This morning I noticed a fair sized patch of yellow flowers on the site of Florence Rutter’s cottage. Many folks will remember her as being the last inhabitant of Oxbow Road, and of her cottage being burnt to the ground under suspicious circumstances.
On first look, I thought the flowers were a buttercup, but then my Audubon book showed several varieties of buttercup. Looking more carefully at the leaves, my best guess is they are a SWAMP BUTTERCUP, particularly as they are thriving on a low lying, waters edge piece of land.
Swamp Buttercups are an endangered species as per the NYDEC, so I let them know of my find. Apparently there are very few sightings in New York State.
I wonder if I got it right?
The Myrtle patch is looking pretty this time of year.
I’m not sure what this flower is, perhaps a winter geranium?
And among a patch of Pachysandra terminalis, this lone Trillium Grandiflorum stands out.
The giant ferns are now about a foot tall, and the several patches of Lily of the Valley are about to flower. The air will shortly be heavy with their perfume, so take a walk down the Oxbow in the next few days to savor that treat.
One troubling problem is the Japanese Knotweed is spreading. The source seems to be the property boundary (the old pub) along the Erie Crescent end of the trail. This weed is spreading everywhere and is mostly on State land. Several residents have told me they are having problems with the stuff!
This photograph was given to me by Mr and Mrs Stavisky who live in the last house on Old Post Road, right next to the Oxbow. It is framed and hanging on their wall, and they kindly scanned it for me.
It really shows the extent of the cottages around three islands. Somehow, the gap between the second and third was filled in.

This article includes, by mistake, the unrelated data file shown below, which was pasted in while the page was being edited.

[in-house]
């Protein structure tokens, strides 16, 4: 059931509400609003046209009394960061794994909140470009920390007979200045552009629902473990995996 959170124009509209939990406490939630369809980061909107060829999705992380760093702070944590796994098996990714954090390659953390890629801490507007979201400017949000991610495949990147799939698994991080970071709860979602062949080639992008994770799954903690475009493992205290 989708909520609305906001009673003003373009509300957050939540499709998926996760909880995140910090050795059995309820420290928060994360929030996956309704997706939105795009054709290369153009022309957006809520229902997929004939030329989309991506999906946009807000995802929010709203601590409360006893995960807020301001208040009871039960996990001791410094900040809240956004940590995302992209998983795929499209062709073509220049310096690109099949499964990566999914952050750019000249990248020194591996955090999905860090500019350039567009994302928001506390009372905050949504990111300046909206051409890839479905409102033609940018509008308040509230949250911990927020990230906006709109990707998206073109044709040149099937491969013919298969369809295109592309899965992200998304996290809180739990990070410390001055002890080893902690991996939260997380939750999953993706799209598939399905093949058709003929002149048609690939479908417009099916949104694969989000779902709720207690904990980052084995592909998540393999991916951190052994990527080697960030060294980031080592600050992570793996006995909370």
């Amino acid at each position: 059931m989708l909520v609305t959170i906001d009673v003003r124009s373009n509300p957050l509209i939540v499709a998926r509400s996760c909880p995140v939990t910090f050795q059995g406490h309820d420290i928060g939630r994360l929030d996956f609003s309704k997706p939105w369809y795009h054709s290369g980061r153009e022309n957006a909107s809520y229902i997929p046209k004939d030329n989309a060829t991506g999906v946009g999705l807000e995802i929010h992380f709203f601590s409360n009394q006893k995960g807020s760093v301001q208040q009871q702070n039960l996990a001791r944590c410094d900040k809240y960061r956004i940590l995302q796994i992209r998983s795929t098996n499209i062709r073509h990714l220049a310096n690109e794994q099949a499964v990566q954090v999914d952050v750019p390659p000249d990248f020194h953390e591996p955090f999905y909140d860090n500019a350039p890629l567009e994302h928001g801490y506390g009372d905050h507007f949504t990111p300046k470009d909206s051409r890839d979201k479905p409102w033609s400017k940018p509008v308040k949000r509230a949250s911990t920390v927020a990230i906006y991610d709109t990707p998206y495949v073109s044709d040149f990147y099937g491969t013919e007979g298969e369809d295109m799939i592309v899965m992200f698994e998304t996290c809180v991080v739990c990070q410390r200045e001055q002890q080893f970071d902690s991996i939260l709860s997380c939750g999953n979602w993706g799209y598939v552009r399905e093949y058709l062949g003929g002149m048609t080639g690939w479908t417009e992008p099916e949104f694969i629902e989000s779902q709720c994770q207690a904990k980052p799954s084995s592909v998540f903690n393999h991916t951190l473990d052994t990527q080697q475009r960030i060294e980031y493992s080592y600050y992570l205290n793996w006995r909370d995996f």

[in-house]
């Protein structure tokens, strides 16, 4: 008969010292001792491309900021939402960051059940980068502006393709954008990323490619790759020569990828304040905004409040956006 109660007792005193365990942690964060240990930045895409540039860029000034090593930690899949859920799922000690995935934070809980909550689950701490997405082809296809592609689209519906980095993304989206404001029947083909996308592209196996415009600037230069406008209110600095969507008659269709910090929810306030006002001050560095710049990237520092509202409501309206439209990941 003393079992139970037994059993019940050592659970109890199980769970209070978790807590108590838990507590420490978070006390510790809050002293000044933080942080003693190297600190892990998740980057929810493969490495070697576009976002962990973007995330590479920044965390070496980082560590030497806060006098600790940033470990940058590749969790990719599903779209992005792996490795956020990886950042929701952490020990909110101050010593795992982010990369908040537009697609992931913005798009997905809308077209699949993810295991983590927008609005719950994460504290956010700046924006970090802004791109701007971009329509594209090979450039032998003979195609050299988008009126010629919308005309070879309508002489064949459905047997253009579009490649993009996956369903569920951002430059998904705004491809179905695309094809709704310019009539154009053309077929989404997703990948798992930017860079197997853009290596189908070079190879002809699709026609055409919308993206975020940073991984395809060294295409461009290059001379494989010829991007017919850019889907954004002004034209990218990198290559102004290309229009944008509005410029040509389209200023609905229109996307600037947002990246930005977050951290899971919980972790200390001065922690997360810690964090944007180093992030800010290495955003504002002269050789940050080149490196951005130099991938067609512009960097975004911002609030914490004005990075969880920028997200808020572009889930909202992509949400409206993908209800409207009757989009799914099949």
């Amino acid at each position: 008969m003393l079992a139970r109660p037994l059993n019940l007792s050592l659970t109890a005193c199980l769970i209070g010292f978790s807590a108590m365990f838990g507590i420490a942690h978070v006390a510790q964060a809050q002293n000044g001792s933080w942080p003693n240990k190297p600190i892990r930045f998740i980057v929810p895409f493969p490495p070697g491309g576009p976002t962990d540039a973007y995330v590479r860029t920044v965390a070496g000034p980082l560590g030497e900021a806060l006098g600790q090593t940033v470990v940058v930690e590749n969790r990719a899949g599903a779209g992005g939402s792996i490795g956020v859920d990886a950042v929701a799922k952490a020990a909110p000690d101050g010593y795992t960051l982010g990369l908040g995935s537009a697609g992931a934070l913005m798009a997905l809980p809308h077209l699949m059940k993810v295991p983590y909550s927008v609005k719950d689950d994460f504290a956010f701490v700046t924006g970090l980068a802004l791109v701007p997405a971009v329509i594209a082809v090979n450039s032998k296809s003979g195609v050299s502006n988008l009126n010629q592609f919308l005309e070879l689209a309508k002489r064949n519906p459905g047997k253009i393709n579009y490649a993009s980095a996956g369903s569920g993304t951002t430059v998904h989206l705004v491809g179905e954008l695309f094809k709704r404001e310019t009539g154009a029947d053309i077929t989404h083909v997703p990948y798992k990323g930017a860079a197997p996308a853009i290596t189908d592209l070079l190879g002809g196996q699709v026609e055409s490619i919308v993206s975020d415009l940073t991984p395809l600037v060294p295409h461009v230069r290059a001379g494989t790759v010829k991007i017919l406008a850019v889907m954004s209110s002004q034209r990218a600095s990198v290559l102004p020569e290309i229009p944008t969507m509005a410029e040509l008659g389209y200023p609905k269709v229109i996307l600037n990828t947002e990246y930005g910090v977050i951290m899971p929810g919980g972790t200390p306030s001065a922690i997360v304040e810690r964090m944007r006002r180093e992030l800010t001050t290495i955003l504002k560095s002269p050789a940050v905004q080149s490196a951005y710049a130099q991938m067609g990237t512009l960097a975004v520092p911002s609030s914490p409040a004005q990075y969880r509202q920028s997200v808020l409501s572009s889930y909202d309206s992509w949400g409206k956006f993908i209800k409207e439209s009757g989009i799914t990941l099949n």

If you look carefully at the right side of the cottages, you can see the ‘cut’ of the old canal running by the side of them. Also note the channel in the bottom right corner of the photograph, where it looks like the bank of the canal formed an island.
There’s quite a cluster of cottages by the electricity pylon, which in those days was stood in water, hence the protective bollards around it.
The Oxbow Woods were not in existence, hardly a tree there at this time.
Notice how the canal embankment dam has large areas where there are no trees.
Thanks John and Anne, the photograph is a great historical record that I’m sure everyone will enjoy seeing.
The New York Power Authority (new owners of the Erie Canal Corporation) have risen to the occasion and started to repair the bridge/culvert running under Oxbow Rd. The road is actually the old towpath which runs alongside the old original canal, which can be clearly seen between the playing field and the path.
Here are some photos I took yesterday of the works progression.
The rusty old culvert pipes have been dug up, and replaced with rot proof plastic pipes.
I imagine there are many more culverts along the canal in this poor condition which need replacing. It’s good to see the NYPA jumped on this problem, and has the where-with-all to properly fund these projects. The Canal Corporation’s lack of funding over the years is why these problems exist.
What is concerning is, if steel pipes are commonly used in culverts across The State, then there are many areas where there is considerable danger from this deterioration. Water flowing rapidly through a holed pipe will cause the soil to be sucked out, creating voids for sinkholes, but also makes channels along the pipe where severe erosion can take place.
You can see the general state of these culverts as per previous inspection reports.
Today, Friday 4th May, the NYPA finished the repair and The Oxbow Trail is open for business!
If you approve of the work the NYPA is doing to keep us safe and improve the canal, please sign my petition
SIGN THE PETITION TO SUPPORT VEGETATION REMOVAL and REMEDIATION